Michael Coady's Oven ume contains warm, emotionally open occasional poems in which generous feeling and a respect for individuals and the sacred quality of life itself finds engaging expression. These are poems of decent, humane feeling where the pressure of the language and the tension of form almost never quite come fully together and where the overall effect remains somewhat unfocussed. Coady is at his best when a concentration on the material world enforces formal discipline. At other moments the verse seems slack and the language diffuse. One does not sense here the obsessional thematic preoccupations of a poet driven to expression. Rather the rather hit or miss mixture of techniques and influences suggest even in a second volume the apprentice poet who is still unsure of his intentions. But 'A Blue Gate In Lough Street' is a controlled embodiment of daily mysteries which manages to resonate through the book with its instinct for elemental rituals which find their equivalant
in I?ve, relationships and communit  ..
begms to seem a little more than h y, makm~ thiS a collection which
The .best of Dennis O'Driscol~ ~ su~ of ItS parts.
Extras IS a lugubriously comic adum hiS. second collection Hidden ?eneath the surfaces of domestic mbratlO.n of the horrors that lie IS the laureate of hypocondriasis an;; professlOnallife. And O'DriscoU and reads the bad prognosis betwe:n °hse~s the skuU ?eneath the skin w~ary note of acquaintanceship h t e lm~s. Illness IS greeted with a pnmary metaphor in a way th t er~, as It constitutes the book's ~do we Irish write more hOSPit:1 s~:et1!~es becomes rather oppressive IS th~ s~nse of 'the terminal dis:ase~s ~ an others~) Everywhere here that Isn t cancer it might . b b stlll dormant m our cells' and 'f glum sense of daily life, a~r~:~:n oredom, for .O'DriscoU has a pretti All that Fall ('It is suicide to be ~ ou~ of hospital, as Beckett has it i~ Mr Tyler, what is it to be at hom~;>roa : But. wha: is it to be at home, Beckett O'Driscoll's almost I: A hngenng dissolution'). But like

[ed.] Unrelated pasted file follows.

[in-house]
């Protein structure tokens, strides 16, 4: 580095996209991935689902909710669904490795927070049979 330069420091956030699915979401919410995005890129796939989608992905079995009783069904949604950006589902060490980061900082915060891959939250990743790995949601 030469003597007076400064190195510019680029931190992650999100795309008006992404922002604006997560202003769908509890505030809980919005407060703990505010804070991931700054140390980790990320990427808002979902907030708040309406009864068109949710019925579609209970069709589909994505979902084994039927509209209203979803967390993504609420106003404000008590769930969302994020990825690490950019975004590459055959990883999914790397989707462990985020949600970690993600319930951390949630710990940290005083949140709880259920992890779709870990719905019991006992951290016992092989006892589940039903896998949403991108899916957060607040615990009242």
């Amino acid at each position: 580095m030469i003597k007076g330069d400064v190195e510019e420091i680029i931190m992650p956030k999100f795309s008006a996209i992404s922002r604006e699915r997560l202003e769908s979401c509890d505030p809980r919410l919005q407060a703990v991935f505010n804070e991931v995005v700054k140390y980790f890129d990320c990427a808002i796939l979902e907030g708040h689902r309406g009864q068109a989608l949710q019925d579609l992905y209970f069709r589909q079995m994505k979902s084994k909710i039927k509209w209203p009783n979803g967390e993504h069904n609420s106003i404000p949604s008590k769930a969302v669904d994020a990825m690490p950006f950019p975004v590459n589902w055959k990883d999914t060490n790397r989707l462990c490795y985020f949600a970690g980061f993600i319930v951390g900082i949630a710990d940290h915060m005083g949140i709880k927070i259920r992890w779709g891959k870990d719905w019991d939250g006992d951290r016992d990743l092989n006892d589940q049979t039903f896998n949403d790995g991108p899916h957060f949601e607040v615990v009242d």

odd  f h  unre leved gloom m
  sort 0 umour in this bo k .  an ages to achieve an
acknowledge that all this devoutO m. th~ wry .ton~ which seems to and morbi? to the healthy citize~oettc diagnOSIs wdl seem excessive sombre1y Itemised by this solem;;' An.d t~e context of grim pain moments of celebration a more th pOd~ttc Joker gives to the rare
 Th  .  an or mary zest:
e wmdow swings out on
 a heady aura of sweet peas  fu  to a butterfly-light breeze,
Cut lawns exude fresh ha : rose h mes, poppy seasoning. resinous smells of d y. grass opper blades whirf"
No bad b woo pervade the tool shed '
news reaks today, no sudden tra d
 no hospital visiting n  .  '. ge y, no urgent telegrams,
 ".  ' 0 paclOg outsrde IOtensive care units
 Thl~ IS an Impressive coUection Th  .
and ° Dr.iscoU' s weakness is a te~d ough not all the poems come off worthy discursiveness which lacks e~~~ to mere exposition, a kind of P?e:ry , of statement requires (what Do exact ve~bal Control which
 dlctron and which La k"  .  nald DaVie termed 'Ch
t d f, r m mastered m The Ie D . aste our, e. orce of understatement as 'Th B ~s . eC~1Ved and in such a
po:m m High Windows). But there is: uddmg a great 'hospital !Iidden Ex.tras to keep one readin and n~ugh overall assurance in Items, which with any collection ~ t to bn~g one back to individual
IS 0 say qmte a lot.
Page 67, Poetry Ireland Review Issue 22